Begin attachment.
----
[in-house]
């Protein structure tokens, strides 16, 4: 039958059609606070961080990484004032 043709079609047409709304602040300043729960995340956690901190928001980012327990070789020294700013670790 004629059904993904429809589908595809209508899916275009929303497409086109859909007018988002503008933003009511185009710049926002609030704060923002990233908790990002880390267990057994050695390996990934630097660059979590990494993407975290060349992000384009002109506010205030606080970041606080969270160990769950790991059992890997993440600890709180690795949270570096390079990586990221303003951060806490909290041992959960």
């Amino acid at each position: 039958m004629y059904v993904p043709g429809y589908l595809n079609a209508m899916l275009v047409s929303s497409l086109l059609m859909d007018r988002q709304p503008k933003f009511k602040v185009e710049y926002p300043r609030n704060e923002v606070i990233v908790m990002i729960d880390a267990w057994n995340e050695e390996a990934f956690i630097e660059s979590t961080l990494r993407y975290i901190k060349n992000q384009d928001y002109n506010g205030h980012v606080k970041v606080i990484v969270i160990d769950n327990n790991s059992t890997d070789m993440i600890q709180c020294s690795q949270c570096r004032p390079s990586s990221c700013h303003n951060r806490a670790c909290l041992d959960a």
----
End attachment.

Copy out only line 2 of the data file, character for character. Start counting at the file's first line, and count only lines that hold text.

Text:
């Protein structure tokens, strides 16, 4: 039958059609606070961080990484004032 043709079609047409709304602040300043729960995340956690901190928001980012327990070789020294700013670790 004629059904993904429809589908595809209508899916275009929303497409086109859909007018988002503008933003009511185009710049926002609030704060923002990233908790990002880390267990057994050695390996990934630097660059979590990494993407975290060349992000384009002109506010205030606080970041606080969270160990769950790991059992890997993440600890709180690795949270570096390079990586990221303003951060806490909290041992959960």